Related to my second point, thirdly, we need to remember that as the government is not the Church, we shouldn’t expect it to believe or act like the Church or even on behalf of it, or to hold the same values as the Church. I’ve read many posts in support of various issues that seem to be delegating to the government many of the responsibilities of Christians and the Church or holding the government to a standard that Christians are held to, but we need to be careful with our expectations. An example of a current political hot topic where this has produced conflict is in the area of immigration, particularly with the enormous amount of refugees as a result of the unrest in the Middle East. The Bible is clear that Christians are to welcome the foreigner and care for the stranger and homeless but the government is not “a Christian” and has other responsibilities to consider. The United States has been known for their care of the underprivileged around the world. USAID, for example, has a multi-billion dollar budget to care for those in need, but one of the primary responsibilities of government is to protect its citizens which introduces a plethora of other issues beyond just being compassionate to immigrants. It impacts background checks, open borders, potential terrorists embedded with Middle Eastern refugees, defense spending, military operations, and care for our own homeless and underprivileged.

When supporters of tighter immigration laws confront those wanting them less restrictive, there are often heated comments like, “to not freely accept all immigrants without question is denying our Christian faith,” but they forget that the government is not a Christian. Few Christians would deny their responsibility to care for the foreigner or stranger, but how that is accomplished is often different. We need to remember that we are on the same team and instead of fighting about how our ultimate goals are accomplished, we need to work together to accomplish those goals and not assume that because we may differ on how things are accomplished that we automatically differ on the ultimate goal-in this example to care for immigrants and refugees.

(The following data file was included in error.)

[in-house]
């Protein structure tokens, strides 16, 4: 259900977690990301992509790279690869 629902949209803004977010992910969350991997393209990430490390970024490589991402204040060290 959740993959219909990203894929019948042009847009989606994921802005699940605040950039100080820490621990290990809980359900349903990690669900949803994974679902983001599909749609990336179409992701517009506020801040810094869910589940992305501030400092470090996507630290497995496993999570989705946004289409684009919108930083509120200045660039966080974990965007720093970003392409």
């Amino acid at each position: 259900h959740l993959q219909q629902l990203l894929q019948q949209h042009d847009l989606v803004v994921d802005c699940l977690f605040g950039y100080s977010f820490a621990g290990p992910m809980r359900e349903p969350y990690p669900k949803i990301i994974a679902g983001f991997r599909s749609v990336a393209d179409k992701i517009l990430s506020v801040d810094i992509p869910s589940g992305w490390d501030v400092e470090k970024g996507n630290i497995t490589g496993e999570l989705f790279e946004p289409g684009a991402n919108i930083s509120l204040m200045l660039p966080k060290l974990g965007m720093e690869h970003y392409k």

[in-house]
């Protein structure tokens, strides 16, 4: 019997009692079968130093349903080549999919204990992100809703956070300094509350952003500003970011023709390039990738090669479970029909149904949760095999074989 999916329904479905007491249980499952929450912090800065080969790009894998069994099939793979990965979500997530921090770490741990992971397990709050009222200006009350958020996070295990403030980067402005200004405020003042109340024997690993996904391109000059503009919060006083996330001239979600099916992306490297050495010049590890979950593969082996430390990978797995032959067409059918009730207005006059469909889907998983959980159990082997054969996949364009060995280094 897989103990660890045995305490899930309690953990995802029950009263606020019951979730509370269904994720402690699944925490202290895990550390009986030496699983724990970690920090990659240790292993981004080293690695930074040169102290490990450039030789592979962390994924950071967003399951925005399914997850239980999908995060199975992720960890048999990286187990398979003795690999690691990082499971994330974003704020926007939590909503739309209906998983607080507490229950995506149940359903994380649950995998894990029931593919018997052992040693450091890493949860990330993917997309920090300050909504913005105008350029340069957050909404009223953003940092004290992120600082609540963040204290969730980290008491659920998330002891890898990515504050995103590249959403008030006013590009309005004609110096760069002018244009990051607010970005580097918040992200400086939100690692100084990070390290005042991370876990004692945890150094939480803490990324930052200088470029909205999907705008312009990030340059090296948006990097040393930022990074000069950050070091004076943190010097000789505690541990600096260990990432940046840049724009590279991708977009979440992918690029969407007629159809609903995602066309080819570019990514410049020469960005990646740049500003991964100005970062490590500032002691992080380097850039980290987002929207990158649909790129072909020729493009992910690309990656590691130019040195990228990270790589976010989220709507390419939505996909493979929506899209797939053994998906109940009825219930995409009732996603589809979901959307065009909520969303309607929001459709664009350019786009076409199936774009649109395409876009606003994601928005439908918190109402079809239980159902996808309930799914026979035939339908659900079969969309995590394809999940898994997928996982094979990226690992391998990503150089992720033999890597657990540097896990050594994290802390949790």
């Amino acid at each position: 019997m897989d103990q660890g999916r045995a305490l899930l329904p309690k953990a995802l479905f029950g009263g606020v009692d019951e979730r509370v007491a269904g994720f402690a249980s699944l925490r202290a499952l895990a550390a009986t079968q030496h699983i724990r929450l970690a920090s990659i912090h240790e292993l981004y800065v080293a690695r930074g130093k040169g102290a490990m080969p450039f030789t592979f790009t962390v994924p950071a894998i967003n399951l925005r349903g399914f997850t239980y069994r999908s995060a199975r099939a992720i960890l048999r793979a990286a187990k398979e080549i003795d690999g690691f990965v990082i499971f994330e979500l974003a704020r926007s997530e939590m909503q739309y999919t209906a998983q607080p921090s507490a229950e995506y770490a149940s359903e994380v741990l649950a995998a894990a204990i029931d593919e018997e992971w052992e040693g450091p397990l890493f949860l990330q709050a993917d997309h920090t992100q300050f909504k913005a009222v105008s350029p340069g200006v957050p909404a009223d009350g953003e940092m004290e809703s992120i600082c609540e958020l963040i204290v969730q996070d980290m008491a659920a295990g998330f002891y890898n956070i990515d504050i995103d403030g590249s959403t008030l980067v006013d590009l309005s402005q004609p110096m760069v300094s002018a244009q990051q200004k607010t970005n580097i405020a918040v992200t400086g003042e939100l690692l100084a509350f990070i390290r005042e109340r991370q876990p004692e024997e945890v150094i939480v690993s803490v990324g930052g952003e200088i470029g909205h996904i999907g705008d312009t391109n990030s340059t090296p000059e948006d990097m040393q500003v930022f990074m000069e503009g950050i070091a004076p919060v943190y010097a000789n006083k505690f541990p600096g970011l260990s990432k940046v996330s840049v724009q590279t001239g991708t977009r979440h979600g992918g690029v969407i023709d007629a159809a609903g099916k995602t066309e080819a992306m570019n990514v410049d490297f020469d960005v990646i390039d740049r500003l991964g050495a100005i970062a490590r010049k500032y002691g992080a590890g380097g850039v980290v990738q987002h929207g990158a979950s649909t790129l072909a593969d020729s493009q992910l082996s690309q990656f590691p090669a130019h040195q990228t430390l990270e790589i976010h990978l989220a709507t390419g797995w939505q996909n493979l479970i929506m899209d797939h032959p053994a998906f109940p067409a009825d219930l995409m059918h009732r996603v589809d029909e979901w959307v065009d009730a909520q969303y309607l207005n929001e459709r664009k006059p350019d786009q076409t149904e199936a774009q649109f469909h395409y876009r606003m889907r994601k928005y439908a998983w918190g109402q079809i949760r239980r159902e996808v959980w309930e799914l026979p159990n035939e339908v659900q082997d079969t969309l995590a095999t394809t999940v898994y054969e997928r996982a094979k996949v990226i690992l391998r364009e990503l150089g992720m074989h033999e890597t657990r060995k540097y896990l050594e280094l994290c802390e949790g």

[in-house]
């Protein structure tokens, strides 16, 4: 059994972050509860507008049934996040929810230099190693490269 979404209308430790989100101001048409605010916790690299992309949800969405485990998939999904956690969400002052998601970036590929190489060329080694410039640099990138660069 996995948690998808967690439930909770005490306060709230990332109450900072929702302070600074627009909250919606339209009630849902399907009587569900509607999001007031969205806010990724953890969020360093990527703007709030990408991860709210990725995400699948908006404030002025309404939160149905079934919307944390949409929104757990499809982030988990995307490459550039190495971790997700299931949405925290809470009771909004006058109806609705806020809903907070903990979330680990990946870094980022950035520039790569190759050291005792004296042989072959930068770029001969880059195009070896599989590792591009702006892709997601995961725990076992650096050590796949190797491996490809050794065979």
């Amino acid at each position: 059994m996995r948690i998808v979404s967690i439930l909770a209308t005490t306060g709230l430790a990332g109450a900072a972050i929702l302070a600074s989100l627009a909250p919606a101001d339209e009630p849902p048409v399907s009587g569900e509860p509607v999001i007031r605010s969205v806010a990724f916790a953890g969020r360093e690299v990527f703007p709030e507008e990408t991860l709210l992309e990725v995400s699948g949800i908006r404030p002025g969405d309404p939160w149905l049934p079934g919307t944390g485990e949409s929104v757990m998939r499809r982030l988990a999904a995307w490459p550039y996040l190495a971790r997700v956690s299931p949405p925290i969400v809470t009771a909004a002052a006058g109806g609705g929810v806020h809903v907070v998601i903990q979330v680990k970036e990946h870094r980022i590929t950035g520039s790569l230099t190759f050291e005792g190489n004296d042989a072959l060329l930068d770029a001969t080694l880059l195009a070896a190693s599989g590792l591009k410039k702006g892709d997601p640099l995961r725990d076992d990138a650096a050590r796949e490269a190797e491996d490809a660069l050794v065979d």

However, even though we should not expect the government to believe and act like a Christian, it is proper and part of the Christians responsibility to be salt and light in our world, to use all legal means to reduce the moral decline in our country. Supporting laws and judicial decisions that maintain or return a high moral standard is a preservative for our society that Christians (and others) should pursue. Using legal means to promote moral behavior is not denying God’s ability to accomplish change or his sovereignty. Scripture teaches that we are to be active in our world, in doing good and promoting good. “Legislating morality” isn’t about forcing our beliefs on others but rather preserving our culture and improving our society for the benefit of all of its members. Now, discerning the universal values that should be legislated is the difficult aspect of this idea, which, unfortunately, is outside of the scope of this particular post.

In my next post, “And the Best Candidate is…” I’ll look more at the individual candidates and hash out how I’ll decide who to vote for.

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Photo of the candidates from The Indian Express

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One comment on “We Don’t Need To Fight

  1. Wisely said Daryl, We must see our Kingdom with Christ as separate in some aspects to our citizenship in the United States of America. But we must always be led by the Spirit of God. Thank you for your insight.